An alpha-Fetoprotein (AFP) test happens to be a blood test that does measure the amount of AFP present which is present in the blood. It is usually part of what is referred to as a triple screen or a quad screen in the second trimester of pregnancy. However, it can also be rather useful for adults who are not pregnant.
The yolk sac, GI tract, and liver of an unborn baby does produce AFP. It then also circulates through the fetal as well as maternal blood. Individuals who are not pregnant still do have some AFP in their blood, but levels are usually normally low. High levels of AFP in adults who are not pregnant usually indicate certain types of liver disease.
Why does one need an alpha-Fetoprotein test?
An AFP test is indeed a routine screening test that is given to expectant mothers between the 14th as well as 22nd weeks of their pregnancy. It is very accurate between the 16th and 18th weeks, so it is important to know exactly when one becomes became pregnant.
AFP testing is usually part of a quad screen. This screening exam also does test one’s levels of:
• human chorionic gonadotropin (HCG)
• estriol, which is a hormone produced by one’s placenta and one’s baby’s liver
• inhibin A, which is a hormone produced by one’s placenta
Doctors do make use of quad screen results, one’s age and one’s ethnicity to help determine the chances that one’s unborn baby has a genetic birth defect. Defects are detected by this type of screening can include neural tube defects, such as spina bifida, and chromosomal abnormalities, such as Down syndrome. The AFP results will rather help one’s doctor determine if one needs further tests for these conditions. A positive test does not necessarily mean one’s unborn baby will have a birth defect.
The AFP test is especially important for women who are at high risk of having children with birth defects, including women:
• who are 35 or older
• with a family history of birth defects
• who used harmful medications or drugs during their pregnancies
• who have diabetes
If one was not pregnant, an AFP test can also help to diagnose and monitor certain liver conditions, such as liver cancer, cirrhosis as well as hepatitis. It can also help in detecting several other cancers, including cancers of the:
• biliary tract
What risks are associated with an alpha-fetoprotein test?
There are of course very few risks that are linked up with having one’s blood drawn for an AFP test. One might feel slightly faint or have some soreness or even pain at the puncture site. There is indeed a small chance of excessive bleeding or hematoma, which does occur when blood does accumulate under one’s skin. There is the slight risk of infection at the puncture site.
How is an alpha-fetoprotein test performed?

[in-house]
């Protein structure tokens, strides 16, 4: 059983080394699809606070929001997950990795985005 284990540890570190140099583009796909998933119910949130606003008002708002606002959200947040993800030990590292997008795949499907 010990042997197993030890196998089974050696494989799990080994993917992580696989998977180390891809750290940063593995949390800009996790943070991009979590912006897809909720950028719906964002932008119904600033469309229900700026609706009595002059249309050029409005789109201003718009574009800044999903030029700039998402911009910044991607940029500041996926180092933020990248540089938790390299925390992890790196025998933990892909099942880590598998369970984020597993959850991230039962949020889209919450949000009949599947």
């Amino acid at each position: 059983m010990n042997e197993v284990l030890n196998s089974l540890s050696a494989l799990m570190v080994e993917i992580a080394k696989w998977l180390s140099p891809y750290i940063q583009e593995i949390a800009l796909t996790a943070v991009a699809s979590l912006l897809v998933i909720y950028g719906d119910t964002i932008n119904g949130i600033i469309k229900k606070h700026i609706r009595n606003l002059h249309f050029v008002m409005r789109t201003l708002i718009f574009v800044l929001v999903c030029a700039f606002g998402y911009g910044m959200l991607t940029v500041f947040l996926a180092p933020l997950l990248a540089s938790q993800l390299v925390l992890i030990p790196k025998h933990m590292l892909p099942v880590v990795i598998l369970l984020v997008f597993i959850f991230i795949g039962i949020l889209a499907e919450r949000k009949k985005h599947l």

One needs to get one’s blood drawn for an AFP test. Having blood drawn is an, of course, an outpatient procedure that is usually performed at a diagnostic lab. The procedure does take only a few minutes and is also relatively painless. No special preparation is necessary before an AFP test.
A healthcare professional will also make use of a small needle to withdraw blood from a vein, usually in one’s arm or hand. A laboratory specialist will rather analyze the sample. Results are typically available within one to two weeks.
What do the test results mean?
For women who are not pregnant as well as men, the normal amount of AFP is usually less than 10 nanograms per milliliter of blood. If one AFP level is unusually high but one is not pregnant, it may also indicate the presence of certain cancers or liver diseases.
If one is pregnant and has higher-than-normal AFP levels, it can also indicate a neural tube defect in one’s developing baby. In fact, the most common cause of elevated AFP levels is rather an inaccurate dating of the pregnancy. AFP levels do vary widely during pregnancy. The test will be inaccurate if one is pregnant for a longer or shorter period of time than one thought.
If one is pregnant and one’s AFP level is unusually low, it could also indicate that one’s fetus has a chromosomal abnormality, such as Down syndrome or Edwards syndrome.
One can have an abnormal AFP reading on account of multiple pregnancies, such as having twins or triplets. An abnormal AFP reading can also be due to fetal death.
If one has abnormal test results, it does not imply necessarily that one’s child will have a birth defect. It only indicates that more tests are necessary for one’s doctor to make a diagnosis. One’s doctor may perform another AFP test followed by an ultrasound to record images of one’s unborn child.
One’s doctor may order a more invasive test, such as an amniocentesis if one’s results are still abnormal. In amniocentesis, one’s doctor does make use of a needle to withdraw a small amount of amniotic fluid from around the fetus for analysis.